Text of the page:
Detection of phosphatidylethanol (PEth) in the blood of drivers in an alcohol ignition interlock program

USDTL Research

Detection of phosphatidylethanol (PEth) in the blood of drivers in an alcohol ignition interlock program

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Abstract

OBJECTIVE:

The rate of failed interlock blood alcohol content (BAC) tests is a strong predictor of recidivism post-interlock and a partial proxy for alcohol use. Alcohol biomarkers measured at the start of an interlock program are known to correlate well with rates of failed BAC tests over months of interlock use. This study evaluates 2 methods of measuring low blood levels of the biomarker phosphatidylethanol (PEth). PEth is a 100 percent alcohol-specific biomarker and strongly intercorrelated with several independent indicators of drinking driving risk, including 8 other biomarkers, 3 psychometric assessments, and the rate of failed interlock BAC tests during many months of interlock use. Does a more sensitive method of measuring PEth at program entry detect drinking even among those who subsequently log no failed interlock tests?

METHODS:

In a sample of 281 driver blood samples, PEth was measured by both high-performance liquid chromatography (HPLC) and liquid chromatography tandem mass spectrometry (LCMSMS) in order to compare sensitivity and accuracy. The average rate of failed interlock BAC tests was the criterion measure for marker sensitivity. LCMSMS, calibrated to detect low levels of drinking as a possible measure of abstinence violation, was judged relative to the standard HPLC assay for PEth measured up to 4 μmol/L.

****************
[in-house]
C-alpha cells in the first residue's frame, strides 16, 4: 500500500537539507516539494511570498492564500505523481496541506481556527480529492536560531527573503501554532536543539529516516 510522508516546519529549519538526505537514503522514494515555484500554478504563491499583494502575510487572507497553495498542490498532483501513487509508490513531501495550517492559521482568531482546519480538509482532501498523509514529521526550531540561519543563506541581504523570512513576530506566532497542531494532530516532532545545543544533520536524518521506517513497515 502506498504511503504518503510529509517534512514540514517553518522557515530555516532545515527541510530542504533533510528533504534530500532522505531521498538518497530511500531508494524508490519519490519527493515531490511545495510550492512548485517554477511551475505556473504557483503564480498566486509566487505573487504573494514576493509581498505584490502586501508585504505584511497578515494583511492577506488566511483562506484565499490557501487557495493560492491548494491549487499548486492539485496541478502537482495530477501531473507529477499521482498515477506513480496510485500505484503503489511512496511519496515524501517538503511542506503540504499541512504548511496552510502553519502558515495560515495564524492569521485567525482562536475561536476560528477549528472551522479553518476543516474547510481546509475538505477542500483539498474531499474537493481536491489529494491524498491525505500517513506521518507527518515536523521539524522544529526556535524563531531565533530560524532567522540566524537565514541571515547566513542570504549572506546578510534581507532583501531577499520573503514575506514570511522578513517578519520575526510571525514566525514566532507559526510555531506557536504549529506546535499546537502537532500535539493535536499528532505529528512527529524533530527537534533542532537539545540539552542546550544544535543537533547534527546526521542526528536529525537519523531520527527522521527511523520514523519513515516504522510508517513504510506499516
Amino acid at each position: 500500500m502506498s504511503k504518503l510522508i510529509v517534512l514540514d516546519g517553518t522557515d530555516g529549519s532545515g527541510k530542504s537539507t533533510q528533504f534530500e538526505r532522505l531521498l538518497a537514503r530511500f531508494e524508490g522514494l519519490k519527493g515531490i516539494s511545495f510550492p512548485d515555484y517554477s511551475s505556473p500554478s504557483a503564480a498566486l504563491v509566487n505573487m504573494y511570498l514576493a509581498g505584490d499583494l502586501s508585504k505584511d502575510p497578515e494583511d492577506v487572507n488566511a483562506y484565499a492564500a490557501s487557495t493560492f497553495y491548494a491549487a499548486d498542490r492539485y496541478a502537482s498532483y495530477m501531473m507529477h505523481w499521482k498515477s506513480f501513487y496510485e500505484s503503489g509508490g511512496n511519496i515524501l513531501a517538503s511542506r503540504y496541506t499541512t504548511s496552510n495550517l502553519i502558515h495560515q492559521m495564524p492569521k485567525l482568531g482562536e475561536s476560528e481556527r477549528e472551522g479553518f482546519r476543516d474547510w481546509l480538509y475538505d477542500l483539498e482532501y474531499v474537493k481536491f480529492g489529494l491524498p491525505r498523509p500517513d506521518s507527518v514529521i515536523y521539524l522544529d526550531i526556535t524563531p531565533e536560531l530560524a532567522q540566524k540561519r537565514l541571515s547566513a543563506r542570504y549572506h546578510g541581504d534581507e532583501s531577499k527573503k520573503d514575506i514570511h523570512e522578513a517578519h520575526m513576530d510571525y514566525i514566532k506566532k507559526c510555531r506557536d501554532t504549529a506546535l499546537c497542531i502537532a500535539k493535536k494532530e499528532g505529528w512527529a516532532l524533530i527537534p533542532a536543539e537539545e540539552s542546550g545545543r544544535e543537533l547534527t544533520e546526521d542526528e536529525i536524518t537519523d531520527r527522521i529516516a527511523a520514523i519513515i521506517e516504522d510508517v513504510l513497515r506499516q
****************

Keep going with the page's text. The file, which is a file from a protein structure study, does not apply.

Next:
RESULTS:

The 2 methods showed a good quantitative relationship (r(2)> .86). LCMSMS detected positive PEth levels in samples that were below the limit of detection of the HPLC method. PEth measured by LCMSMS was positive for a higher proportion of driving under the influence (DUI) offenders who logged zero failed interlock BAC tests than were detected by HPLC.

CONCLUSION:

Although HPLC is the widely used standard for measuring PEth in clinical alcoholism samples, the LCMSMS method, when calibrated to detect trace amounts of the major component of PEth, can detect abstinence levels of alcohol near zero intake and still correlate strongly with other indicators related to alcohol use and road safety.


Published by: United States Drug Testing Laboratories on




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